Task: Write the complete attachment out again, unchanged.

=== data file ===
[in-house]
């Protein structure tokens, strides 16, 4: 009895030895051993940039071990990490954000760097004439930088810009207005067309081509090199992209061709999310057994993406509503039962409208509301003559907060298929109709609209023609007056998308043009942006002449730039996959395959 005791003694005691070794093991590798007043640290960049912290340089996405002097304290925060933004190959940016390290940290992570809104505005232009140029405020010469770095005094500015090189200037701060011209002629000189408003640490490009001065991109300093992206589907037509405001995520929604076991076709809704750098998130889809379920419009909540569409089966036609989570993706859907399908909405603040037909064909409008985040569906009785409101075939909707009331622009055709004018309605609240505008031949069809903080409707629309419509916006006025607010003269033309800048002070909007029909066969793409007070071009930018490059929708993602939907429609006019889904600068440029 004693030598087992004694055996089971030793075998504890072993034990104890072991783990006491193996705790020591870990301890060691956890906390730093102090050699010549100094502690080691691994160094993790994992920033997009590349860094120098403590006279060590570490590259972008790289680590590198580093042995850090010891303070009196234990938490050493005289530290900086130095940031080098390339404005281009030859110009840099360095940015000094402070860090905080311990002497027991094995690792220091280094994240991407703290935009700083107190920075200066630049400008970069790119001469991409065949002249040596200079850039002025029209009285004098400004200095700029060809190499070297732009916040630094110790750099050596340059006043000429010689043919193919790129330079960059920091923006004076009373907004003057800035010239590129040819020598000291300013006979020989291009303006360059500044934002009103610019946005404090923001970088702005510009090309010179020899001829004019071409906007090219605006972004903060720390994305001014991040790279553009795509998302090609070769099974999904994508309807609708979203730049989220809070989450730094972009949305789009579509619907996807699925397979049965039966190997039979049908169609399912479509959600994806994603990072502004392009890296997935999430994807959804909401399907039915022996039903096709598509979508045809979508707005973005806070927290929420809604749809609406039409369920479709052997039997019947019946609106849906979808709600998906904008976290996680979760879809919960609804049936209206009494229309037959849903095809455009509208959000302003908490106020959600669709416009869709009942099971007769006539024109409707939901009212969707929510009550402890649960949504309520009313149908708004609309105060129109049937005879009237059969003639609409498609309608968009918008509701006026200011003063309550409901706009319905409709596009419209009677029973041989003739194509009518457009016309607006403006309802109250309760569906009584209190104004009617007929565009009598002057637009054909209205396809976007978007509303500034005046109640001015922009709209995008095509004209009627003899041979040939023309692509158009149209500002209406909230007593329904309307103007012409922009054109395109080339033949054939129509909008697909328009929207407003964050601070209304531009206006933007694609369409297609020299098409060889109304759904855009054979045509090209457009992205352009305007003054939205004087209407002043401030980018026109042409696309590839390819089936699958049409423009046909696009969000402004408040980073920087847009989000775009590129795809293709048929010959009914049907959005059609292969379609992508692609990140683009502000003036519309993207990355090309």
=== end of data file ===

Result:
[in-house]
């Protein structure tokens, strides 16, 4: 009895030895051993940039071990990490954000760097004439930088810009207005067309081509090199992209061709999310057994993406509503039962409208509301003559907060298929109709609209023609007056998308043009942006002449730039996959395959 005791003694005691070794093991590798007043640290960049912290340089996405002097304290925060933004190959940016390290940290992570809104505005232009140029405020010469770095005094500015090189200037701060011209002629000189408003640490490009001065991109300093992206589907037509405001995520929604076991076709809704750098998130889809379920419009909540569409089966036609989570993706859907399908909405603040037909064909409008985040569906009785409101075939909707009331622009055709004018309605609240505008031949069809903080409707629309419509916006006025607010003269033309800048002070909007029909066969793409007070071009930018490059929708993602939907429609006019889904600068440029 004693030598087992004694055996089971030793075998504890072993034990104890072991783990006491193996705790020591870990301890060691956890906390730093102090050699010549100094502690080691691994160094993790994992920033997009590349860094120098403590006279060590570490590259972008790289680590590198580093042995850090010891303070009196234990938490050493005289530290900086130095940031080098390339404005281009030859110009840099360095940015000094402070860090905080311990002497027991094995690792220091280094994240991407703290935009700083107190920075200066630049400008970069790119001469991409065949002249040596200079850039002025029209009285004098400004200095700029060809190499070297732009916040630094110790750099050596340059006043000429010689043919193919790129330079960059920091923006004076009373907004003057800035010239590129040819020598000291300013006979020989291009303006360059500044934002009103610019946005404090923001970088702005510009090309010179020899001829004019071409906007090219605006972004903060720390994305001014991040790279553009795509998302090609070769099974999904994508309807609708979203730049989220809070989450730094972009949305789009579509619907996807699925397979049965039966190997039979049908169609399912479509959600994806994603990072502004392009890296997935999430994807959804909401399907039915022996039903096709598509979508045809979508707005973005806070927290929420809604749809609406039409369920479709052997039997019947019946609106849906979808709600998906904008976290996680979760879809919960609804049936209206009494229309037959849903095809455009509208959000302003908490106020959600669709416009869709009942099971007769006539024109409707939901009212969707929510009550402890649960949504309520009313149908708004609309105060129109049937005879009237059969003639609409498609309608968009918008509701006026200011003063309550409901706009319905409709596009419209009677029973041989003739194509009518457009016309607006403006309802109250309760569906009584209190104004009617007929565009009598002057637009054909209205396809976007978007509303500034005046109640001015922009709209995008095509004209009627003899041979040939023309692509158009149209500002209406909230007593329904309307103007012409922009054109395109080339033949054939129509909008697909328009929207407003964050601070209304531009206006933007694609369409297609020299098409060889109304759904855009054979045509090209457009992205352009305007003054939205004087209407002043401030980018026109042409696309590839390819089936699958049409423009046909696009969000402004408040980073920087847009989000775009590129795809293709048929010959009914049907959005059609292969379609992508692609990140683009502000003036519309993207990355090309």